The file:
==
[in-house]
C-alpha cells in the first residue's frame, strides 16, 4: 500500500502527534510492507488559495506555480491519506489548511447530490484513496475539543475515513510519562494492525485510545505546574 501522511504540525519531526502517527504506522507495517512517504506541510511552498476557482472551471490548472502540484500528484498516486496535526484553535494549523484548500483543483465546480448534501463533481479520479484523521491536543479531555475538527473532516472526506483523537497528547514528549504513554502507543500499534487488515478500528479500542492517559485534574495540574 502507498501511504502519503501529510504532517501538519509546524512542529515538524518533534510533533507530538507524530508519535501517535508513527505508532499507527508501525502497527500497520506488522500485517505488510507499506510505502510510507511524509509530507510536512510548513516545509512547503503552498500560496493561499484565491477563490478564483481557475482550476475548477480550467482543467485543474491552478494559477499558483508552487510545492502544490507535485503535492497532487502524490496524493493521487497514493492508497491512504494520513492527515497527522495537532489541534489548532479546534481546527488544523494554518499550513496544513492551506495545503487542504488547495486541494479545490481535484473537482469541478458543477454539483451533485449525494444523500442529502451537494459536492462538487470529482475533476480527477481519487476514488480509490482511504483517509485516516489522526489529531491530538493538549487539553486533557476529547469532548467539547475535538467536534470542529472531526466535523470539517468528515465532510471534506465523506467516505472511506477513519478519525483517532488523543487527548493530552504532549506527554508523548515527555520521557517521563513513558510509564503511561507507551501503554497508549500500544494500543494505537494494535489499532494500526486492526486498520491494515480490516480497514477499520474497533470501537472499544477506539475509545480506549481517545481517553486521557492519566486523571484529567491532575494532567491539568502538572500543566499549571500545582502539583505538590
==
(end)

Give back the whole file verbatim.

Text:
[in-house]
C-alpha cells in the first residue's frame, strides 16, 4: 500500500502527534510492507488559495506555480491519506489548511447530490484513496475539543475515513510519562494492525485510545505546574 501522511504540525519531526502517527504506522507495517512517504506541510511552498476557482472551471490548472502540484500528484498516486496535526484553535494549523484548500483543483465546480448534501463533481479520479484523521491536543479531555475538527473532516472526506483523537497528547514528549504513554502507543500499534487488515478500528479500542492517559485534574495540574 502507498501511504502519503501529510504532517501538519509546524512542529515538524518533534510533533507530538507524530508519535501517535508513527505508532499507527508501525502497527500497520506488522500485517505488510507499506510505502510510507511524509509530507510536512510548513516545509512547503503552498500560496493561499484565491477563490478564483481557475482550476475548477480550467482543467485543474491552478494559477499558483508552487510545492502544490507535485503535492497532487502524490496524493493521487497514493492508497491512504494520513492527515497527522495537532489541534489548532479546534481546527488544523494554518499550513496544513492551506495545503487542504488547495486541494479545490481535484473537482469541478458543477454539483451533485449525494444523500442529502451537494459536492462538487470529482475533476480527477481519487476514488480509490482511504483517509485516516489522526489529531491530538493538549487539553486533557476529547469532548467539547475535538467536534470542529472531526466535523470539517468528515465532510471534506465523506467516505472511506477513519478519525483517532488523543487527548493530552504532549506527554508523548515527555520521557517521563513513558510509564503511561507507551501503554497508549500500544494500543494505537494494535489499532494500526486492526486498520491494515480490516480497514477499520474497533470501537472499544477506539475509545480506549481517545481517553486521557492519566486523571484529567491532575494532567491539568502538572500543566499549571500545582502539583505538590